PHUKET: The chief at the Mu Ko Similan National Park has warned that tour operators entering the park without a permit after its November 1 reopening may face a 10,000 baht fine – or even have their tourism license revoked.
The warning follows park officers at the Similans over past few weeks handing out booklets explaining a number of regulations that took effect from November 30 last year.
Although the park is closed to tour groups during the low season, officers are still there and many tour operators run “familiarization trips” or survey dive sites at this time of year in preparation for the high season.
“The new rules promote tourist safety and encourage operators to set up activities that adhere to our requirements,” said Similans park chief Panumas Sanseemeam.
“The focus will be on boat operators, such as dive tour operators, who must have National Park permission to operate in the area. Some operators are not fully complying with the regulations,” he added.
“I have heard that during the ‘off season’, from May 1 to October 31, when the park is closed, some operators entered the park. We have not ignored this.
“Under the new regulations, offenders will be fined 500 baht per person per day. Operators may face sterner punishment, including being charged with entering a restricted area without permission. For this, they may be fined 10,000 baht or even have their boat tourism license canceled,” the park chief warned.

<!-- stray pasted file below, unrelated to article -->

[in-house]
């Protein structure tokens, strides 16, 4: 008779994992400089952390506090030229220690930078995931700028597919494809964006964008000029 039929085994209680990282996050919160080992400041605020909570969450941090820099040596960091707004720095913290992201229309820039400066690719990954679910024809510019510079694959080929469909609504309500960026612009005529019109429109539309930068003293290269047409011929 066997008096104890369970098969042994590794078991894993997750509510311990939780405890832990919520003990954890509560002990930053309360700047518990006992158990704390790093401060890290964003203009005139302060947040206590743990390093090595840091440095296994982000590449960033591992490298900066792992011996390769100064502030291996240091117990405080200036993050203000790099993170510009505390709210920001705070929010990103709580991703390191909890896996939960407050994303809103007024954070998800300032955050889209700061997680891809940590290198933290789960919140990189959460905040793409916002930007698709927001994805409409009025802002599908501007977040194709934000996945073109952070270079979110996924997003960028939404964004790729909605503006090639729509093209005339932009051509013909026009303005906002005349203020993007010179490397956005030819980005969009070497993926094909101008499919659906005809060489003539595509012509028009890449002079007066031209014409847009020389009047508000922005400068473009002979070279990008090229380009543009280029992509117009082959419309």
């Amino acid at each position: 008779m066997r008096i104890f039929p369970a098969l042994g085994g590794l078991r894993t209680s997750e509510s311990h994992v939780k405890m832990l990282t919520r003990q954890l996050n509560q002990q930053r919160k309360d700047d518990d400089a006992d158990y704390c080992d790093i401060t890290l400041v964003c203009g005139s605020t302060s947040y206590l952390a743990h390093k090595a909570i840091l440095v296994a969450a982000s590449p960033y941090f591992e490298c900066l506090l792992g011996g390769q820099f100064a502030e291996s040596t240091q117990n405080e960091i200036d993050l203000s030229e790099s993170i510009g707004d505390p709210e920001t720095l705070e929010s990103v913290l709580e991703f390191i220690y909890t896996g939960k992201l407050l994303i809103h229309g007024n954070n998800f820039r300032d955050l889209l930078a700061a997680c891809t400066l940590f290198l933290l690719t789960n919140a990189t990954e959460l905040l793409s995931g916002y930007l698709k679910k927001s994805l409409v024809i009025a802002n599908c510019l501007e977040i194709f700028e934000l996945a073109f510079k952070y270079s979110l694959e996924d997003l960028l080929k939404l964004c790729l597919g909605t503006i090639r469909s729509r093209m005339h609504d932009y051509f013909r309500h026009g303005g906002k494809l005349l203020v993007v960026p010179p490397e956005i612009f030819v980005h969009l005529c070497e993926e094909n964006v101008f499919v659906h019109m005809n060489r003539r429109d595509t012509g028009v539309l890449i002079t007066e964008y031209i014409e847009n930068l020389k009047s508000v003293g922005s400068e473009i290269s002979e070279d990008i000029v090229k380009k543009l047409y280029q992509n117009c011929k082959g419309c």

The new regulations also focus on tourist safety, Mr Panumas explained.
“Boats entering the park must have appropriate safety equipment on board and have suitable safety procedures in place,” he said.
“I urge boat operators to obey the rules so we can develop our national parks to world heritage standard. I also ask them be more concerned with tourist safety, and not just looking to make a profit,” he added.
Nontawit Jaturabundit, park chief at Sirinat National Park at Nai Yang, said he had yet to decide on how the regulations would be applied there.
Officers at Mu Ko Phi-Phi National Park and at Mu Ko Lanta National Park confirmed to the Gazette that their offices also had yet to decide on how the regulations would be applied in their parks.
Paitoon Panchaiphum, head of the regional Department of Marine and Coastal Resources (DMCR) office in Phuket, said his office would like to introduce similar measures to protect dive and snorkeling sites off Phuket.
“It’s good that national parks can use these regulations. We want to use the same rules in other non-national park areas, but the problem is enforcement.
“We could adapt the regulation to use in some areas such as Koh Khai or Koh Racha by signing a Memorandum of Understanding with locals and tour operators instead,” he explained.
“But the only way to truly preserve important environmental sites is through common sense in conservation. Although there are laws, there will always be people breaking the rules,” he added.
— Sitthipong Nongkaew
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